Altered connectivity in adults with autism spectrum disorder during complex facial emotion recognition. An EEG imaginary coherence study.

Published July 2018
Difficulties in Facial Emotion Recognition (FER) are commonly associated with individuals diagnosed with Autism Spectrum Disorder (ASD). However, the mechanisms underlying these impairments remain inconclusive. While atypical cortical connectivity has been observed in autistic individuals, there is a paucity of investigation during cognitive tasks such as FER. It is possible that atypical cortical connectivity may underlie FER impairments in this population. Electroencephalography (EEG) Imaginary Coherence was examined in 22 autistic adults and 23 typically developing (TD) matched controls during a complex, dynamic FER task. Autistic adults demonstrated reduced coherence between both short and long range inter-hemispheric electrodes. By contrast, short range intra-hemispheric connectivity was increased in frontal and occipital regions during FER. These findings suggest altered network functioning in ASD.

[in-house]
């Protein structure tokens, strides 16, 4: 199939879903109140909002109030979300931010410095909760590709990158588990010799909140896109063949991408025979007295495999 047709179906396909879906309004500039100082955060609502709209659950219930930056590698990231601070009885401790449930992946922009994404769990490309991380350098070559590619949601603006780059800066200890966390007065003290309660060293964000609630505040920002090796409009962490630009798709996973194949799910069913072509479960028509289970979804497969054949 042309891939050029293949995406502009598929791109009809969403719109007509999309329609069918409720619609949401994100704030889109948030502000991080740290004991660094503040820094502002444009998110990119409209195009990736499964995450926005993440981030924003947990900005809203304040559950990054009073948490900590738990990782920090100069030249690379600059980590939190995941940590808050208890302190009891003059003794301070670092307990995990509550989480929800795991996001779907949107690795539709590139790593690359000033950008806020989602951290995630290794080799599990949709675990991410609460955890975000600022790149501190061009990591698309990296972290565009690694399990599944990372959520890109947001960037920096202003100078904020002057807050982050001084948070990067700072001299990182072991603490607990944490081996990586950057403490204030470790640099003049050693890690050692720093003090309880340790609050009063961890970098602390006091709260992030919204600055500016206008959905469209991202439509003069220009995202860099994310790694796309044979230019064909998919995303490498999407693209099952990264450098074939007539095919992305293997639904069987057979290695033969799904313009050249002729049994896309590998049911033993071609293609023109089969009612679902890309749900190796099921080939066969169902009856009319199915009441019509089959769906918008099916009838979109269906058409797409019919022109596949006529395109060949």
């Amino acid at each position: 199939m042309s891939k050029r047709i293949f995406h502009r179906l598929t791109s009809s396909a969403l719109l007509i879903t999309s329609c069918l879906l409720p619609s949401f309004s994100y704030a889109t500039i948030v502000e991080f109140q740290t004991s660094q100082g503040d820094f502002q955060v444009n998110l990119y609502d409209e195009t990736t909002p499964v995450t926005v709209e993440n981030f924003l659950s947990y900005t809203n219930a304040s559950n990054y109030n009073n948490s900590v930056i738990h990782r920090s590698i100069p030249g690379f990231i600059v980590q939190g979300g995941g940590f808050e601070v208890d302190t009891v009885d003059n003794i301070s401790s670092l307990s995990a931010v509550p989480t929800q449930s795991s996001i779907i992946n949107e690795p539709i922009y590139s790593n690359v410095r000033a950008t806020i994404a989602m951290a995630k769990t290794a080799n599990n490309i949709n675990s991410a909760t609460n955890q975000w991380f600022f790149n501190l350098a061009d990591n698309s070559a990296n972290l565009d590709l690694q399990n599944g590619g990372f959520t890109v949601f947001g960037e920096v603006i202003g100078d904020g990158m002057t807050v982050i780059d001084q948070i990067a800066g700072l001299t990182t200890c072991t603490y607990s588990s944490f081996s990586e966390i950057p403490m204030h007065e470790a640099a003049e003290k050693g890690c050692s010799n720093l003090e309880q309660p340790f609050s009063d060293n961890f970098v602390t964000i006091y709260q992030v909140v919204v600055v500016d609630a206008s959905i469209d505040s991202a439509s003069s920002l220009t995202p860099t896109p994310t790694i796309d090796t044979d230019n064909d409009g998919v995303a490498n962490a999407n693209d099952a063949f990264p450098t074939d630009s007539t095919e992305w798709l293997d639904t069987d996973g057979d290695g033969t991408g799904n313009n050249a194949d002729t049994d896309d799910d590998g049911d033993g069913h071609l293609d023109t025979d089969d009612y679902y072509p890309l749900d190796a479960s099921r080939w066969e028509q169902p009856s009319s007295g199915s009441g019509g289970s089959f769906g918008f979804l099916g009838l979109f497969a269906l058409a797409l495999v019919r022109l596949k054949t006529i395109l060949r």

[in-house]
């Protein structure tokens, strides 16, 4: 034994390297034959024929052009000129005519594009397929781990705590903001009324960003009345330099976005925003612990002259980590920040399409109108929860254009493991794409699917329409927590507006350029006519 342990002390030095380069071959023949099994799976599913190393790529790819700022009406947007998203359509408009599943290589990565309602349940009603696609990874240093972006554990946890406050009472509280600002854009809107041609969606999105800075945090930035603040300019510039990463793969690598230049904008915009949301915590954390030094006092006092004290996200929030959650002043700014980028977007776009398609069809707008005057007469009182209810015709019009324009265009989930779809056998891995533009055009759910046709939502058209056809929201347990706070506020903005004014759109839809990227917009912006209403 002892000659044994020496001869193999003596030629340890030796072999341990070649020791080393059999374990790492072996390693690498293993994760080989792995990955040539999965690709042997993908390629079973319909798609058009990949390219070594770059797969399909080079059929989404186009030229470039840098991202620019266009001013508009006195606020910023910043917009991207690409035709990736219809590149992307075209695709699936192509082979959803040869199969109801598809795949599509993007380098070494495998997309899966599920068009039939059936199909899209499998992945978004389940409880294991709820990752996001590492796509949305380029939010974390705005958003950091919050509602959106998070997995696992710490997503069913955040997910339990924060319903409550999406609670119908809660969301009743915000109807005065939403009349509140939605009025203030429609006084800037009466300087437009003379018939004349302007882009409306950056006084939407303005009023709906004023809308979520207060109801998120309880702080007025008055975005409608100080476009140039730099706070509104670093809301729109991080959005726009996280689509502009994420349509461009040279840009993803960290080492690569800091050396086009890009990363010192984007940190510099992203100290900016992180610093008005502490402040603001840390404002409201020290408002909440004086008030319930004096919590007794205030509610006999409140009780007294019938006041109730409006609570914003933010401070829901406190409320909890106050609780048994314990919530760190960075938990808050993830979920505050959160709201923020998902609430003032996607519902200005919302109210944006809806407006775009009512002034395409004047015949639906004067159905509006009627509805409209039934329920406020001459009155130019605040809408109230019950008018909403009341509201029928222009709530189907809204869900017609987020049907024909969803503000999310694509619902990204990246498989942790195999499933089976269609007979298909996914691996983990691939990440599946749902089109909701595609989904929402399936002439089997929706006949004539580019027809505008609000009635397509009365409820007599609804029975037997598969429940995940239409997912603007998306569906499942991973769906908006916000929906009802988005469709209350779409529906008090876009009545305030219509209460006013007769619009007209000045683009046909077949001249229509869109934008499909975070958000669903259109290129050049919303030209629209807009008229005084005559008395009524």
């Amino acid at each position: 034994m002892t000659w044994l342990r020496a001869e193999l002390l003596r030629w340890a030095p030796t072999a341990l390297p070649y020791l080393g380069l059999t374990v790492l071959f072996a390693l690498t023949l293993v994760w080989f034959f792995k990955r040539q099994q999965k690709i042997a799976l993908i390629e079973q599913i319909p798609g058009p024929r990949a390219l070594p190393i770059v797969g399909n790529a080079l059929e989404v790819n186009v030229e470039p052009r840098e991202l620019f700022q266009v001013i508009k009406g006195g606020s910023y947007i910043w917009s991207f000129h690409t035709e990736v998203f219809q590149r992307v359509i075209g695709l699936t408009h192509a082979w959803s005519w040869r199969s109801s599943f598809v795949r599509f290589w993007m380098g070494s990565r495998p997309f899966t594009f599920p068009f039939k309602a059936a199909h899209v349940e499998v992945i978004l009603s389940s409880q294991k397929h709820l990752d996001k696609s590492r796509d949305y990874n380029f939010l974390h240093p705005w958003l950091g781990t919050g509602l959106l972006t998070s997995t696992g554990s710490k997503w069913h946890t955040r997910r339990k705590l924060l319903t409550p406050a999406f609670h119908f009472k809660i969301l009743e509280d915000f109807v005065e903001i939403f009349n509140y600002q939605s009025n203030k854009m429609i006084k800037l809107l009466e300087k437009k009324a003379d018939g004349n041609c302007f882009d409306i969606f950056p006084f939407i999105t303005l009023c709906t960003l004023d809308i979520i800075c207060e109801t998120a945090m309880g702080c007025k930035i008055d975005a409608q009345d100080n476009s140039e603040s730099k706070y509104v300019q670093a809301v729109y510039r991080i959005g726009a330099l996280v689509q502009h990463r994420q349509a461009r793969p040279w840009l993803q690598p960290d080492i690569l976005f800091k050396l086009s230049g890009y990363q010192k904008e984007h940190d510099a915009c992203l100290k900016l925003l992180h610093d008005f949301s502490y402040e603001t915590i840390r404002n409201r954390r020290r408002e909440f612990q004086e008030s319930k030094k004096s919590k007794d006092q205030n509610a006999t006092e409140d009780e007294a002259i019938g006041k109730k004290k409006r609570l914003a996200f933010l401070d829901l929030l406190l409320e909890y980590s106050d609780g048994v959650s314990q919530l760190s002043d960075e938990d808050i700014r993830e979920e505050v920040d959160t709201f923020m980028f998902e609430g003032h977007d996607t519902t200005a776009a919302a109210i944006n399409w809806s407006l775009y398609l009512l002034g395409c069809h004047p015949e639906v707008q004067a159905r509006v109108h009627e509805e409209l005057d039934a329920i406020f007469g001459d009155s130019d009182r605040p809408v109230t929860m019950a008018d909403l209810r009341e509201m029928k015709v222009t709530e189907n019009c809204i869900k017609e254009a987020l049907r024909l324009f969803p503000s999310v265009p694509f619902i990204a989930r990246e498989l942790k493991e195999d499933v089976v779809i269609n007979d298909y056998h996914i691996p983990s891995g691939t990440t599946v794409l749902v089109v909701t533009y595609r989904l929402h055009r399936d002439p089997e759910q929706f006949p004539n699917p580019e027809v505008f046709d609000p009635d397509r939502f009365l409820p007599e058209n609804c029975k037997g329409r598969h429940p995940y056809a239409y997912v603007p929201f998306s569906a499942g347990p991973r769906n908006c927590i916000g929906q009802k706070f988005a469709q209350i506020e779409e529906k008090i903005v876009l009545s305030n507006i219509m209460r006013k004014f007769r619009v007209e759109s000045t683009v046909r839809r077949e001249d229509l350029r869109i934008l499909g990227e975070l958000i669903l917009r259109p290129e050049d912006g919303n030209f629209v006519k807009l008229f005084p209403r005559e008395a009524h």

Black, M.H., Almabruk, T., Albrecht, M.A., Chen, N.T., Lipp, O.V., Bölte, S., Tan, T. & Girdler, S. (2018). Altered connectivity in autistic during complex facial emotion recognition: A study of EEG imaginary coherence. Conference proceedings: Annual International Conference of the IEEE Engineering in Medicine and Biology Society. 2752-2755. doi: 10.1109/EMBC.2018.8512802

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